Valuable or important books going out of print is a recurring issue everywhere. Very often a researcher, a student, or just any reader will hear that the text they need is out of print. Sometimes it is desirable to have a text available because of its great worth, its historical/archival value, its importance to a country’s literary heritage, the fact it is the surviving work of a particular author of note, or because it is a ‘classic.’ But such compelling arguments notwithstanding, publishers will rarely be anxious to reprint because it will not be profitable. Researchers, scholars or bibliophiles are relatively few in number and will not normally move a publisher to reprint.
However, there are times when publishers will take a deliberate step to reprint for different reasons. Faber started a series in the late 1990s to reprint selected works from the Caribbean and Latin America with novelist Caryl Phillips as one of the series editors. They redid Harris’s evergreen Palace of the Peacock and Marques’s One Hundred Years of Solitude. A German publisher went into the archives and republished a whole series of Caribbean texts in what was famously known as Klaus Reprints.
Now, Guyana’s new venture, The Caribbean Press, has embarked on its inaugural project, which is republishing Guyanese texts in a series called ‘The Guyana Classics.’ Several texts have been selected and put back in print because of their marked importance to the Guyanese literary heritage and their archival or historical value to the nation’s literature or history; or because they are regarded as ‘classics.’ After an initial production of copies for educational purposes, including wide distribution out of the office of Minister of Culture Frank Anthony, among schools across the country, the intention is to have much wider public circulation and then to move into the publication of works by contemporary Guyanese authors in a different project intended to relieve the scarcity of local publishing opportunites.
It is of interest to take a brief look at the second set of six texts now launched in this series by the General Editor David Dabydeen, leading Guyanese novelist, poet, critic, and one of the most prominent writers and academics in the UK. Each text in its own right has a place in the nation’s literature and history and fit the larger purpose of reminding Guyanese of “our reputation for scholarship in the fields of history, anthropology, sociology and politics,” of a history in which “the refinement of art and that of sugar were one and the same process,” and “that all Guyanese can appreciate our monumental achievement in moving from Exploitation to Expression.” (President Bharrat Jagdeo in the Series Preface).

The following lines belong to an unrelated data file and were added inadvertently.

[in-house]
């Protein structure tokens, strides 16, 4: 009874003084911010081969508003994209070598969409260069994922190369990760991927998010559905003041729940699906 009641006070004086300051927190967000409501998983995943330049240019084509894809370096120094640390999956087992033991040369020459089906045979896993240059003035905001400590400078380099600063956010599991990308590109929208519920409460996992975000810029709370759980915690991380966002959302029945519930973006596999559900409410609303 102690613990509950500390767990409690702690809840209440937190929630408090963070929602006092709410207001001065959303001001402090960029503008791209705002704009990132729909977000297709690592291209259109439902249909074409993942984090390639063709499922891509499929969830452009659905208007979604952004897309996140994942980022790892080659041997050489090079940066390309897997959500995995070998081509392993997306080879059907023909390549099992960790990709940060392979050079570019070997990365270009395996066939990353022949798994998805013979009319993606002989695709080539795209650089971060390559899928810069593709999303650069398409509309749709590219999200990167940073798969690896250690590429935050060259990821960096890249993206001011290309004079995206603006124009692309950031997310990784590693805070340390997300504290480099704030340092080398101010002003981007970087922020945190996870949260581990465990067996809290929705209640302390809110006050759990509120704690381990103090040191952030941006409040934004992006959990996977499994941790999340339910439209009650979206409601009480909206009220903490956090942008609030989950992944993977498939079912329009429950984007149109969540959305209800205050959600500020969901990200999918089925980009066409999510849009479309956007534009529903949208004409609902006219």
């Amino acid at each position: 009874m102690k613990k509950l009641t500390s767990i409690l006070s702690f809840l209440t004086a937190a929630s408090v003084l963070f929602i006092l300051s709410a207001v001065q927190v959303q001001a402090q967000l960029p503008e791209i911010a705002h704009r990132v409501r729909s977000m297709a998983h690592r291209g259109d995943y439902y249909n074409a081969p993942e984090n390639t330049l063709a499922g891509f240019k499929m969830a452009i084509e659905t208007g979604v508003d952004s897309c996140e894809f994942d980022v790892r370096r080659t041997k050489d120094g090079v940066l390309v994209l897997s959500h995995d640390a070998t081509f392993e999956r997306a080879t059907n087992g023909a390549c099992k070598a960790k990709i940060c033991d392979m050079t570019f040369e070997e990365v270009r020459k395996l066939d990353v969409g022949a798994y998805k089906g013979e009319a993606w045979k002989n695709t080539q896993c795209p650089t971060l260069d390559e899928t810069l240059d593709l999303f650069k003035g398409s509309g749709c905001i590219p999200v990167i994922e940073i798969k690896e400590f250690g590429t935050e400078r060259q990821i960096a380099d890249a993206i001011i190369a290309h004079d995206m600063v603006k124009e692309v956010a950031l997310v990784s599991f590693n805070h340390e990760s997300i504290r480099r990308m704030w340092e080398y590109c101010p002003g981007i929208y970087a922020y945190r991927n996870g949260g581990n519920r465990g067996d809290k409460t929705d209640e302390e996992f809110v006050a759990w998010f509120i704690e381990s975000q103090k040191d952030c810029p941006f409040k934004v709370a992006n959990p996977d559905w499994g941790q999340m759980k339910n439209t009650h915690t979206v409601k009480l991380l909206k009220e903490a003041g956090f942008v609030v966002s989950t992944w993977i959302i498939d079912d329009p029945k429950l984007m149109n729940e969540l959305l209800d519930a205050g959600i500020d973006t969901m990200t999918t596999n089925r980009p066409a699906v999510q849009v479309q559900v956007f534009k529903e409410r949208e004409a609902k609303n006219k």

These are references to the peculiar history of “Modern Guyana” as it is called in The Guyana Classics Library series, which began with economic exploration and continued with economic exploitation, but which also contained the wonders and beauty of the ‘colony.’ Most of the texts recently launched are historical, each in its own sphere of importance, while two are in the category of literature. These are of some relevance to the significance of the first text in the series, Walter Ralegh’s narrative which may be regarded as the inaugural publication in both the history and the literature of Guiana, with its influence on the imagination and its triggering of a history of gold and economic interests.
The early explorers would have confronted the indigenous people and there are several texts which document the various resulting experiences and details of anthropological interest. Along with the well known accounts of the likes of Walter Roth, Schomburgk and WH Brett, there is the earlier nineteenth publication, Indian Notices by William Hilhouse. It has the alternative (explanatory) title of ‘Sketches of the habits, characters, languages, superstitions, soil, and climate of the several nations; with remarks upon their capacity for colonization, present government and suggestions for future improvement and civilization. Also the ichthyology of the fresh waters of the interior.’